Well done Ms Morgan for paying attention to the women in their late 20s and early 30s who leave teaching. Losing their expertise is a problem for the teaching profession.
Yet, like a toddler playing a game of hunt the thimble, you are very, very warm, but having located the problem, you have adorably veered off in the wrong direction as you fumble around for the solution. The issue is not that teachers (of both sexes) need opportunities to work part-time or flexibly, laudable though that proposition may appear on the face of it. In our profession, which is quite different from many other professions, that is the wrong answer to the correct question.
The nub of the problem is this: teaching in England has swollen to become a 60-plus hours a week job and that is impossible. It is also unsustainable and extremely detrimental to children’s learning outcomes, however one decides to measure them.
I know many teachers who have opted for part-time employment and so work (and are paid) for four days' work each week. Typically, in addition to working at school from 7:30am till 5pm on their ‘employed days’ (15 minutes for lunch), they spend a couple of hours a night marking and planning at home AND they come into school on a Friday to get resources etc ready for their upcoming lessons on Monday. They have opted for a four-day a week contract so they can take the weekend off and focus properly on their families. Let me be clear, they are paid a four-day wage in exchange for five days' work.
Likewise, teachers who are paid to teach for three days a week actually complete 35- to 40-hour weeks. I know this because I used to be one of them. (Meanwhile, they also suffer all of the career-progression blockages experienced by part-time workers in any field, which makes the prospect of part-time work yet more unattractive. Again, I know this because I was one of them).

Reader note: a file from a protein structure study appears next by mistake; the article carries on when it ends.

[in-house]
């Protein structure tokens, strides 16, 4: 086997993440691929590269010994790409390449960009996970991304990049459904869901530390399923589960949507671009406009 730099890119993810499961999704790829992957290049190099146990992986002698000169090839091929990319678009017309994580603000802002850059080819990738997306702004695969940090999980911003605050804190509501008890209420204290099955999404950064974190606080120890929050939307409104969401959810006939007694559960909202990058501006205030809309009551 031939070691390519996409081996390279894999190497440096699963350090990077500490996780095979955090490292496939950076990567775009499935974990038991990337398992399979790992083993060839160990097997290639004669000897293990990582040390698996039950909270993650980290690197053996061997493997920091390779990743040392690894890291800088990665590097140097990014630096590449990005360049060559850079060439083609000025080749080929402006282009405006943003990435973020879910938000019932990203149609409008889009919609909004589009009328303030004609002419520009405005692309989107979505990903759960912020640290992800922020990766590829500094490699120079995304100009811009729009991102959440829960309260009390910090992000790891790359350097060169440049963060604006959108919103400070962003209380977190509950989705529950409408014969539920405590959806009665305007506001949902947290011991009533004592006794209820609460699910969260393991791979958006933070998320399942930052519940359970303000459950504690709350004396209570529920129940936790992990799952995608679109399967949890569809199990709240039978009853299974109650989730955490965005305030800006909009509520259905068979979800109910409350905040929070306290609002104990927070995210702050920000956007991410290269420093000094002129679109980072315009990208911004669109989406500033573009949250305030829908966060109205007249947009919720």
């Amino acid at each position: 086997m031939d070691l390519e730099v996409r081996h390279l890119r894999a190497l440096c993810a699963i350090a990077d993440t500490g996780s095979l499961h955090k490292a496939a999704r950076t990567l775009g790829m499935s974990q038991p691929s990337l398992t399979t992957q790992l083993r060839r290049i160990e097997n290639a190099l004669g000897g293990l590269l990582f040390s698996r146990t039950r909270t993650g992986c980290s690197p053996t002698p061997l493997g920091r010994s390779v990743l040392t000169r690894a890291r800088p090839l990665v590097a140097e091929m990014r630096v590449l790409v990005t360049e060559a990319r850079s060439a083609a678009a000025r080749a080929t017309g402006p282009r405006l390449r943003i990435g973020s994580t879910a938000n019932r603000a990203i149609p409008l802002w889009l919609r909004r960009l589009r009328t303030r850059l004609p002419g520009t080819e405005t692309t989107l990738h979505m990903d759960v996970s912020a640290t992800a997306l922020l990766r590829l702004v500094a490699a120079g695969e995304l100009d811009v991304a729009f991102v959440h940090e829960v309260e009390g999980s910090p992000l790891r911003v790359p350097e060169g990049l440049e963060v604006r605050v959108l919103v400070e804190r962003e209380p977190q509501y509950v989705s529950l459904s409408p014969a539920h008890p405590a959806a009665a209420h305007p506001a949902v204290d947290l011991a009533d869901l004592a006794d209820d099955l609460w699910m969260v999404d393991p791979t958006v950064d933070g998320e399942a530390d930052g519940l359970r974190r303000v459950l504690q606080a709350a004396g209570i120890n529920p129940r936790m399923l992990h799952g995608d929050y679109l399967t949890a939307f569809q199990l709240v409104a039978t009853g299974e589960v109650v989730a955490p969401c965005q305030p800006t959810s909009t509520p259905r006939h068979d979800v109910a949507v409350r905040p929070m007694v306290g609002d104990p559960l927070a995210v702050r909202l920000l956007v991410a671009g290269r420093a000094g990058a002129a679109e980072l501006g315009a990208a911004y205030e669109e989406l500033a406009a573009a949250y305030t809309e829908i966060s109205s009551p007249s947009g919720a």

It is not inevitable that teaching is a job that should take up one’s evenings and weekends and this is the issue that needs to be addressed. It’s certainly not how Shanghai, Finland or Germany organise the working lives of their teachers. I’m a solutions-focused kind of person (no handwringing or "disingenuous claims" here), so these are my suggestions for how to go about sorting out this problem. The good news for you is that you only need to be involved in the first of these three strategies.
1. Reduce the working hours or class sizes
Teachers either need to teach fewer children (so there is less marking, etc, to do) or teach the same number of children for fewer hours (so they have time to finish their work within a nine-hour day). We’re losing state-school teachers to the private sector because that is exactly what the independent sector offers teachers. This would certainly cost money – but how much money are you wasting by haemorrhaging hundreds of teachers every year?
The amount of money that has been poured into sand since I started teaching in 1999 is extraordinary. I have lost colleagues and their expertise over and over again in every school I have worked in. Those of us who are aged about 40 and still standing, whisper in corridors about not being able to continue at this pace in 10 years’ time. We are excellent teachers at the top of our game and we are on our knees. Take heed. Eventually voters are going to make the link between their primary children (and grandchildren) being taught every year by an endless string of NQTs, their secondary children (and grandchildren) being taught by harassed non-specialists and your own mishandling of the profession.